Anytime you want to get a loan, mortgage, a simple credit card or an overdraft protection on your chequing account, your credit history will be checked. It is a really good idea to know your credit rating and if your score is too low or something is incorrect (this is very common), to try and improve it.
First step, if you want to learn more about credit rating, check the site of Financial Consumer Agency of Canada (FCAC).
Getting your free report in Canada is as simple as requesting it from two credit-reporting agencies: Equifax and TransUnion (different organization use different credit-reporting agencies, so get reports from each agency). Both have automated phone systems that will verify your identity and will mail you your credit report for free. It only takes 3-5 business days.
Have these things on hand for your identity verification:
- Social Insurance Number (SIN)
- credit card number (Visa or MasterCard, Amex also works with Equifax)
- date of birth
- civic/house number
- unit/Apt number if applicable
- postal code
- home phone number
TransUnion's automated system will also ask multiple choice verification questions like: what street address you used to live on in the past 10 years, who was your previous job with, what financial institution is your credit card with, who is your cell phone provider, etc. The problem is that this system is nothing more than a very simple text-to-speech program and is very hard to understand, so pay attention.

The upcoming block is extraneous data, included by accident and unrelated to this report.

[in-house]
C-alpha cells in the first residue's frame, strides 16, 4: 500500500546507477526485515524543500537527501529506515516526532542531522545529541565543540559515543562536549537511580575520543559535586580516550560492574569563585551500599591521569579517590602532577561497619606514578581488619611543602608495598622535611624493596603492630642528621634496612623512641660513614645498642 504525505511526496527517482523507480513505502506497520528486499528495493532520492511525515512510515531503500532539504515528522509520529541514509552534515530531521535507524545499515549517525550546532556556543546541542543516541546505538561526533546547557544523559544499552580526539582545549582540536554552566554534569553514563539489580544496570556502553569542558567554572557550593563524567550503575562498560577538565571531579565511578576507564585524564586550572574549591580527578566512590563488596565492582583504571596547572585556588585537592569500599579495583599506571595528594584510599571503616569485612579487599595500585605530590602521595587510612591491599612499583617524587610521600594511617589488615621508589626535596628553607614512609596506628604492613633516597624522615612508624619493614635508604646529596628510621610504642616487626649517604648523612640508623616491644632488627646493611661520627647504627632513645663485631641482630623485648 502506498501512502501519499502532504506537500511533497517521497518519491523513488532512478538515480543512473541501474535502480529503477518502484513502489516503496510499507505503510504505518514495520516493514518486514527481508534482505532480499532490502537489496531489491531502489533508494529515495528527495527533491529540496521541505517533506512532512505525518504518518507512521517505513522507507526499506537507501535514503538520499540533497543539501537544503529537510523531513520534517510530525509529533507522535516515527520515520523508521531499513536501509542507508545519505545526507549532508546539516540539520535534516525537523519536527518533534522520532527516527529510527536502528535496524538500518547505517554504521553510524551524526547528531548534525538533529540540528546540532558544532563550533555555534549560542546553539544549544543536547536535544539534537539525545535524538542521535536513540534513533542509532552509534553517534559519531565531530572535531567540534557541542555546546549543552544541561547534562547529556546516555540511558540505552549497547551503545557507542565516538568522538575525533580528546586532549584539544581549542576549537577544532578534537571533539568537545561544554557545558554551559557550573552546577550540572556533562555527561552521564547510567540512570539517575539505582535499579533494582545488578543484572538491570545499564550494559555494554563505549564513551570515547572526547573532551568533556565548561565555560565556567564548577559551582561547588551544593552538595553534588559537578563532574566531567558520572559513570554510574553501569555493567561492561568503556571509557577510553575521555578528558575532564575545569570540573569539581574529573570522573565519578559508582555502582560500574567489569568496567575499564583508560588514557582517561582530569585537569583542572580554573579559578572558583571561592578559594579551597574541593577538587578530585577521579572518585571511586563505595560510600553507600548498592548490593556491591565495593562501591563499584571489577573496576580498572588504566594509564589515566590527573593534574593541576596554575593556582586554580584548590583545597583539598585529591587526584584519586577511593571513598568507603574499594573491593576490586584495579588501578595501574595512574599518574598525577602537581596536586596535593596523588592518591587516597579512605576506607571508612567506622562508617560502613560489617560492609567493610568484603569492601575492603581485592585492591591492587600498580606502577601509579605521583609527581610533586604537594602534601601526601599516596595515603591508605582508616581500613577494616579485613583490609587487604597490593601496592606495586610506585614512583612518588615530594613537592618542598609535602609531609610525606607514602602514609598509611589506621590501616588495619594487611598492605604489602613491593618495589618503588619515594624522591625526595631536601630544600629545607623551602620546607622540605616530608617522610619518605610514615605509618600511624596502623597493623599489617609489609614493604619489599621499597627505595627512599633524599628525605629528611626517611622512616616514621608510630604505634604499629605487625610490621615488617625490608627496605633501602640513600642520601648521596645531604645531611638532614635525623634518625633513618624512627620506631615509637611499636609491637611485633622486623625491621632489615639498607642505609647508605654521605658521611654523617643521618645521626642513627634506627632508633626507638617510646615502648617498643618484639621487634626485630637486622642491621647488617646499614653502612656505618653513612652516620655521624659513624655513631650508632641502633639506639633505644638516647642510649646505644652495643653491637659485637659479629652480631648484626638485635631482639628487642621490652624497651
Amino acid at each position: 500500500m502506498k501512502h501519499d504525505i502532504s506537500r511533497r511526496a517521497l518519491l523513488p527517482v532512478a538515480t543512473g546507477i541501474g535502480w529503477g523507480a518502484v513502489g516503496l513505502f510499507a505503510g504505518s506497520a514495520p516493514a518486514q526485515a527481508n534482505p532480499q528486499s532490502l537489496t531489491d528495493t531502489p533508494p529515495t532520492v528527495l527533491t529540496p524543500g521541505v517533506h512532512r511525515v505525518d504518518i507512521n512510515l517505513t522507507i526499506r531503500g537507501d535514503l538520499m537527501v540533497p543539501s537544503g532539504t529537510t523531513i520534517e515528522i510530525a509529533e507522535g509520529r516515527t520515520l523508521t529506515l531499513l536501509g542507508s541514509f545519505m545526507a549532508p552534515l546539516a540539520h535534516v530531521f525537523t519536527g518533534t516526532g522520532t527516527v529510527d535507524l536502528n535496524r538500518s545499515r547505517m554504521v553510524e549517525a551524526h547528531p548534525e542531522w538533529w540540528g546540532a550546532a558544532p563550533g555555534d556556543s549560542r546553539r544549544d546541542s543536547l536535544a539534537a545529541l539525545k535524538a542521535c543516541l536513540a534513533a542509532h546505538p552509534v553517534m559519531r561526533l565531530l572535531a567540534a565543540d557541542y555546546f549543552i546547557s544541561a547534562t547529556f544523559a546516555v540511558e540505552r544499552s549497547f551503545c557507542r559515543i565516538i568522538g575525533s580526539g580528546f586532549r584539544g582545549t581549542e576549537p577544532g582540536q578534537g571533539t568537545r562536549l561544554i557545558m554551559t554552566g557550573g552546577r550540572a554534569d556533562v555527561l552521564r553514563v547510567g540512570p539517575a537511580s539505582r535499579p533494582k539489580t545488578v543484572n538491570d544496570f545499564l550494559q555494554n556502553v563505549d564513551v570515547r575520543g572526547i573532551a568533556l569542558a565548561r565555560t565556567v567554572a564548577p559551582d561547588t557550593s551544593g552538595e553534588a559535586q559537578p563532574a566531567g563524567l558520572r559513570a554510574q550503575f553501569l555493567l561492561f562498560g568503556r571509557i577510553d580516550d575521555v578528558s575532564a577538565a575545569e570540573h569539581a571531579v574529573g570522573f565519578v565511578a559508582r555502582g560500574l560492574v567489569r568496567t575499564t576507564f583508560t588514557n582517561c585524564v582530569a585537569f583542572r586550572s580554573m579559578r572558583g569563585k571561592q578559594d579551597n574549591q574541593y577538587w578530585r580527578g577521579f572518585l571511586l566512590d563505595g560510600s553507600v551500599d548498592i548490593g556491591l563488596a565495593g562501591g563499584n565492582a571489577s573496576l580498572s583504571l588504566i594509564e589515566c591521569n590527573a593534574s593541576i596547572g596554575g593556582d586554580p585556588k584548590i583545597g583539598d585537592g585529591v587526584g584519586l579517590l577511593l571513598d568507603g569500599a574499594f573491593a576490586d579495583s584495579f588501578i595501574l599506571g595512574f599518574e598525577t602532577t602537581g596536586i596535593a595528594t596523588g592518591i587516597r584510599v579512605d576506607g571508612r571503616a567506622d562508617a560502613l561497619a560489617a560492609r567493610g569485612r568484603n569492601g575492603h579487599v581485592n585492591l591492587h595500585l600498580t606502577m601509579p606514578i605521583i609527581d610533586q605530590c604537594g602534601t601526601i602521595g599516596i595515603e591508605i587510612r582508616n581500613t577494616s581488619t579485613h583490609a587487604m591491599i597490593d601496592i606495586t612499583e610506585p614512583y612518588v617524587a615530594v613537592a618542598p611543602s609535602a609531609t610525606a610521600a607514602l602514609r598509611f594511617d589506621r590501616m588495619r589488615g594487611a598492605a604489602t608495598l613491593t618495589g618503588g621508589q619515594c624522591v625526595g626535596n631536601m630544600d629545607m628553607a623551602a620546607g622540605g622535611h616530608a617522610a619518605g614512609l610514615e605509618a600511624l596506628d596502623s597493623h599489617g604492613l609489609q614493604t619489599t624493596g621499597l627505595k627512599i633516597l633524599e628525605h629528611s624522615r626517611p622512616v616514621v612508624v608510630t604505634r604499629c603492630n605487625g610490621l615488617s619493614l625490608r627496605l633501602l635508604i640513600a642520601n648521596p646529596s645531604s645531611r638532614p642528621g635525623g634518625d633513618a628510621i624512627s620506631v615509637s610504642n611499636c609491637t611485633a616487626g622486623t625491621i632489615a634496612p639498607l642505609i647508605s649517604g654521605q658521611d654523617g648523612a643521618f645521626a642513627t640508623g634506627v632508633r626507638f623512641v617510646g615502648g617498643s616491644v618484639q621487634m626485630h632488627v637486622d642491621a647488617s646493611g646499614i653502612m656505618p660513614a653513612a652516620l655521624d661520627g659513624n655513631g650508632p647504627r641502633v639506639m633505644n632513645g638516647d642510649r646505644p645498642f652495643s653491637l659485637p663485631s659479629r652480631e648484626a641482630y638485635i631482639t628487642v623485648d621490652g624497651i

Equifax's phone system is much more polished, but the voice recognition could be a bit buggy (if you've called Rogers before you'll know what I'm talking about), luckily all answers could be entered with touch tone phone.
These are the numbers I used to call each credit-reporting agency (found on their "contact us" page):
- Equifax Canada: 1-800-465-7166 (toll free)
- TransUnion Canada: 1-800-663-9980 (toll free)
Aside: if you're in a rush and don't want to wait for snail mail, both agencies also offer instant access to your credit history, but for a fee.
There are sites that offer "free" access to your credit report, but you must cancel your subscription within seven days or you'll be charged $20 or more. They still get your credit report from Equifax and TransUnion, but now you're dealing with an untrusted third party, plus you might end up paying for their "free" service. I do not recommend using them, you've been warned.